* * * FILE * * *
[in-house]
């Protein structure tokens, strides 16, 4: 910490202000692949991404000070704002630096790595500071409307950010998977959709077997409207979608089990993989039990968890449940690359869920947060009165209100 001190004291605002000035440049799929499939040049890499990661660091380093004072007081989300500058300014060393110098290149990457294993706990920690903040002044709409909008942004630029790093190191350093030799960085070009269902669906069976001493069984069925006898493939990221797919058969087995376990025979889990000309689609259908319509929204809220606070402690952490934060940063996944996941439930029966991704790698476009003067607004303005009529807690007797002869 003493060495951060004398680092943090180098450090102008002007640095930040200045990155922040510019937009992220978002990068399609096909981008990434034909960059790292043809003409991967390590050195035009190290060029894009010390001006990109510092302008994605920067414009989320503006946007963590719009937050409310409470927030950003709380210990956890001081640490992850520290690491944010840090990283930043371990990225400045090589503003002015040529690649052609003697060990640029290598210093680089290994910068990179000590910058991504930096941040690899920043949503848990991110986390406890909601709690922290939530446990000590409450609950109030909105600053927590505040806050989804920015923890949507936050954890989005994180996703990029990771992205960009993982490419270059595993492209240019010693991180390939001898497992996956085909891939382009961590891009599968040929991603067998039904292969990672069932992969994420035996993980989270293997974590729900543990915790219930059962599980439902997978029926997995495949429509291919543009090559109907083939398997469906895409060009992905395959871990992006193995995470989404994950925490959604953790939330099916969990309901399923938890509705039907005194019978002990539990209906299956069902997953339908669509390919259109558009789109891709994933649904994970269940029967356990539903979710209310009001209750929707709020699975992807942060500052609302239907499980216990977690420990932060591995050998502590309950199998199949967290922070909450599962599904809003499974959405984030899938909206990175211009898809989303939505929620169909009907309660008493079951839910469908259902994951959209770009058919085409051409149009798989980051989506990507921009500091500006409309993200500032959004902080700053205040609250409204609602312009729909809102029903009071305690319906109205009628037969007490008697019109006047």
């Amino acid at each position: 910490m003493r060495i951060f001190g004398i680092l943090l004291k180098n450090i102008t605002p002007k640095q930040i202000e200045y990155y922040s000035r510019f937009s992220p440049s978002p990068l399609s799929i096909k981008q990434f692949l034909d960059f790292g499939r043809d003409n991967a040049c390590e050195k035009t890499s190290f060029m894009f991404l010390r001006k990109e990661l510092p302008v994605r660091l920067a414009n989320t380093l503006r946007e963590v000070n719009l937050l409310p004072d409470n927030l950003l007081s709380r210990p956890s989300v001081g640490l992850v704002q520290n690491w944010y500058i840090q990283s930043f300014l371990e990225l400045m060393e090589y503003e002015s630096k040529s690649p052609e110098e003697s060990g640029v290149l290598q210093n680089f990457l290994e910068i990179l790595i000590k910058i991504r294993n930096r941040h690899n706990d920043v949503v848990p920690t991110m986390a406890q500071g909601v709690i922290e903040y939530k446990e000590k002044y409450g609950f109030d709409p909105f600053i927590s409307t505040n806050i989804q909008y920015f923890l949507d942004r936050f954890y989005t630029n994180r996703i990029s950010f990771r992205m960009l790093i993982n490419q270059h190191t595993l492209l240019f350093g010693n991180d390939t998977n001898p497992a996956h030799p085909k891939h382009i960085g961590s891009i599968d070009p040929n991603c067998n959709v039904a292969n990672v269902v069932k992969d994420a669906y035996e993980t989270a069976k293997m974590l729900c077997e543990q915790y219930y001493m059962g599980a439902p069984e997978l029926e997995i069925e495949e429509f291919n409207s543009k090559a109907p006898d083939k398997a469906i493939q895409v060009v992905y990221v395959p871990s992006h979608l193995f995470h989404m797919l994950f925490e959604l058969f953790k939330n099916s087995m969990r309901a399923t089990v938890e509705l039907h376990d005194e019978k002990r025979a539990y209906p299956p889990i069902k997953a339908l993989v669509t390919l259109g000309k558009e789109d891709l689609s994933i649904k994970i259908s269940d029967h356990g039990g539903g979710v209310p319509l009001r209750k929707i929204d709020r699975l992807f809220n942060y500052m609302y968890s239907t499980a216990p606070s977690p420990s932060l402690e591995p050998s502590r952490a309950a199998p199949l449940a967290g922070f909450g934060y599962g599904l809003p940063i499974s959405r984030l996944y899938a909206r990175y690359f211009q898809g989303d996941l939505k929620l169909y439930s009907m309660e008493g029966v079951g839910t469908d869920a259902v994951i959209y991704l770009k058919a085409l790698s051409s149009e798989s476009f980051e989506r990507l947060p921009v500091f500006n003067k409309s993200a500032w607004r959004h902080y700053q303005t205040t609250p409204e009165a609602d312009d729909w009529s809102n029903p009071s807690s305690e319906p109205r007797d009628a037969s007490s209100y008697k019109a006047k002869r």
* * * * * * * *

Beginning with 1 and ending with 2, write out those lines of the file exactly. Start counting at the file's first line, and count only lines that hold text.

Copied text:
[in-house]
């Protein structure tokens, strides 16, 4: 910490202000692949991404000070704002630096790595500071409307950010998977959709077997409207979608089990993989039990968890449940690359869920947060009165209100 001190004291605002000035440049799929499939040049890499990661660091380093004072007081989300500058300014060393110098290149990457294993706990920690903040002044709409909008942004630029790093190191350093030799960085070009269902669906069976001493069984069925006898493939990221797919058969087995376990025979889990000309689609259908319509929204809220606070402690952490934060940063996944996941439930029966991704790698476009003067607004303005009529807690007797002869 003493060495951060004398680092943090180098450090102008002007640095930040200045990155922040510019937009992220978002990068399609096909981008990434034909960059790292043809003409991967390590050195035009190290060029894009010390001006990109510092302008994605920067414009989320503006946007963590719009937050409310409470927030950003709380210990956890001081640490992850520290690491944010840090990283930043371990990225400045090589503003002015040529690649052609003697060990640029290598210093680089290994910068990179000590910058991504930096941040690899920043949503848990991110986390406890909601709690922290939530446990000590409450609950109030909105600053927590505040806050989804920015923890949507936050954890989005994180996703990029990771992205960009993982490419270059595993492209240019010693991180390939001898497992996956085909891939382009961590891009599968040929991603067998039904292969990672069932992969994420035996993980989270293997974590729900543990915790219930059962599980439902997978029926997995495949429509291919543009090559109907083939398997469906895409060009992905395959871990992006193995995470989404994950925490959604953790939330099916969990309901399923938890509705039907005194019978002990539990209906299956069902997953339908669509390919259109558009789109891709994933649904994970269940029967356990539903979710209310009001209750929707709020699975992807942060500052609302239907499980216990977690420990932060591995050998502590309950199998199949967290922070909450599962599904809003499974959405984030899938909206990175211009898809989303939505929620169909009907309660008493079951839910469908259902994951959209770009058919085409051409149009798989980051989506990507921009500091500006409309993200500032959004902080700053205040609250409204609602312009729909809102029903009071305690319906109205009628037969007490008697019109006047």